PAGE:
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Article: Responses of benthic macroinvertebrate communities to altitude and geology in tributaries of the Sepik River (Papua New Guinea): The influence of taxonomic resolution on the detection of environmental gradients

TitleResponses of benthic macroinvertebrate communities to altitude and geology in tributaries of the Sepik River (Papua New Guinea): The influence of taxonomic resolution on the detection of environmental gradients
Authors
KeywordsAltitude
Biogeography
Biomonitoring
Community composition
Heteroptera
Issue Date2012
PublisherBlackwell Publishing Ltd. The Journal's web site is located at http://www.blackwellpublishing.com/journals/FWB
Citation
Freshwater Biology, 2012, v. 57 n. 9, p. 1794-1812 How to Cite?
AbstractBenthic macroinvertebrate communities were sampled in 30 tributary streams at altitudes from sea level to about 3000m draining three geologically distinct regions within the catchment of the Sepik River, Papua New Guinea. The fauna of this near-pristine river has been little studied, and the impacts of ongoing and anticipated human impacts on the Sepik are uncertain. Data on community composition were analysed at different levels of taxonomic resolution (species or morphospecies versus family) to compare their responses to environmental variables such as altitude and geology (reflected in water chemistry), and to indicate their potential utility for the detection of environmental change. A total of 183000 macroinvertebrates representing 250 species were collected, predominantly insects (232 species and >99% of individuals). The fauna was co-dominated by Diptera (42% of individuals; 32 morphospecies, mainly Orthocladiinae, Simuliidae and Chironominae) and Ephemeroptera (36%; 48 species), although the Trichoptera showed the highest species (67) and family (13) richness, with Coleoptera ranked third (43 species). Naucoridae (Heteroptera) and Crambidae: Acentropinae (Lepidoptera), each represented by 13 species, were distinctive faunal elements. Mayflies were represented by only four families, one consisting of a single species. Multivariate analysis of the species-level data set revealed that community composition was influenced by geological region, but the effect was largely due to altitude as most streams in one region (the Central Highlands) were at higher elevations (>800m) than streams in the other two regions (<500m). However, altitude had no direct effect on species richness. A secondary influence of current speed and a subsidiary effect of water chemistry (pH and N-NO 3) on community composition were also detected. Naucorid bugs showed evidence of altitudinal zonation and some species replacement, plus a tendency for certain genera to be associated with highland or lowland streams. Analysis of the family-level data set failed to uncover strong effects of any environmental variable, either individually or in combination, although some sensitivity to altitude plus slope was detected. These findings suggest that attempts to use macroinvertebrates to detect environmental change in New Guinea streams will require species-level monitoring of community composition. © 2012 Blackwell Publishing Ltd.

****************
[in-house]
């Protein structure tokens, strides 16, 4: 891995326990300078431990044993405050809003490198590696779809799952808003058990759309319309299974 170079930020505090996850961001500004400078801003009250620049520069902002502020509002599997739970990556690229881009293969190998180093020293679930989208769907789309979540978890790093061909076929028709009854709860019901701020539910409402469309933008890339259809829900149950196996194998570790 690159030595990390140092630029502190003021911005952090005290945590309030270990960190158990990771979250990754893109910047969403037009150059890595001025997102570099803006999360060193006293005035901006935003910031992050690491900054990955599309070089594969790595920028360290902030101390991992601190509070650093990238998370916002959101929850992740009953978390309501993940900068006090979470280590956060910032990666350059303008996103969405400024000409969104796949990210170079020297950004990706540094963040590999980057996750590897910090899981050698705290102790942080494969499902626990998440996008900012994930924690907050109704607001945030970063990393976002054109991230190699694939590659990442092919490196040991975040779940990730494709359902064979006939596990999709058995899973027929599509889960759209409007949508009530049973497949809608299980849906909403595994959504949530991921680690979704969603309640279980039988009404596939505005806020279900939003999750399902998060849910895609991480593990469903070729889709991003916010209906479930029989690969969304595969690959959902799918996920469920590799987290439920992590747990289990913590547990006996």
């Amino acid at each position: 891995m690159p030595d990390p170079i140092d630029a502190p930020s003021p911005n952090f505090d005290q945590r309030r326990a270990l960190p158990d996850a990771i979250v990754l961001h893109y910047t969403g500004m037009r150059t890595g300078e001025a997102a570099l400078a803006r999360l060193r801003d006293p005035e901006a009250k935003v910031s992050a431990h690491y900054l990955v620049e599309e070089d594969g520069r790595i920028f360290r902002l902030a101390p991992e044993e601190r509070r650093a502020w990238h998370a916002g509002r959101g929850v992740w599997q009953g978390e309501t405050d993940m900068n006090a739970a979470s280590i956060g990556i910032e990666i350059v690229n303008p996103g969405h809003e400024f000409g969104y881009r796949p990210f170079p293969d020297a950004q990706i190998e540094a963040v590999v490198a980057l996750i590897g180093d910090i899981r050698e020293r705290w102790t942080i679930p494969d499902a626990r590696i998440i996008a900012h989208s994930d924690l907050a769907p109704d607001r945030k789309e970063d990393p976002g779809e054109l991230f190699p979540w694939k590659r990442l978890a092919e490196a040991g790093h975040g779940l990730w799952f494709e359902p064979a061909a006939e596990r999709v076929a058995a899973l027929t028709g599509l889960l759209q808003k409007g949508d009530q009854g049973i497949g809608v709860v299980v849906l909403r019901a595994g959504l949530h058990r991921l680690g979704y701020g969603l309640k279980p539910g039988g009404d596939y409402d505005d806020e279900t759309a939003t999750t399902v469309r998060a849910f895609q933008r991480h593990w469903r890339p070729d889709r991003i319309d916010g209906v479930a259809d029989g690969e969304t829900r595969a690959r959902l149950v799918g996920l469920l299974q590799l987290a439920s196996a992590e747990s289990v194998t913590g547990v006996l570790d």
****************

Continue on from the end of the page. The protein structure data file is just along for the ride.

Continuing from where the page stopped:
Persistent Identifierhttp://hdl.handle.net/10722/160587
ISSN
2015 Impact Factor: 2.933
2015 SCImago Journal Rankings: 1.574
ISI Accession Number ID
References

 

DC FieldValueLanguage
dc.contributor.authorDudgeon, Den_HK
dc.date.accessioned2012-08-16T06:14:48Z-
dc.date.available2012-08-16T06:14:48Z-
dc.date.issued2012en_HK
dc.identifier.citationFreshwater Biology, 2012, v. 57 n. 9, p. 1794-1812en_HK
dc.identifier.issn0046-5070en_HK
dc.identifier.urihttp://hdl.handle.net/10722/160587-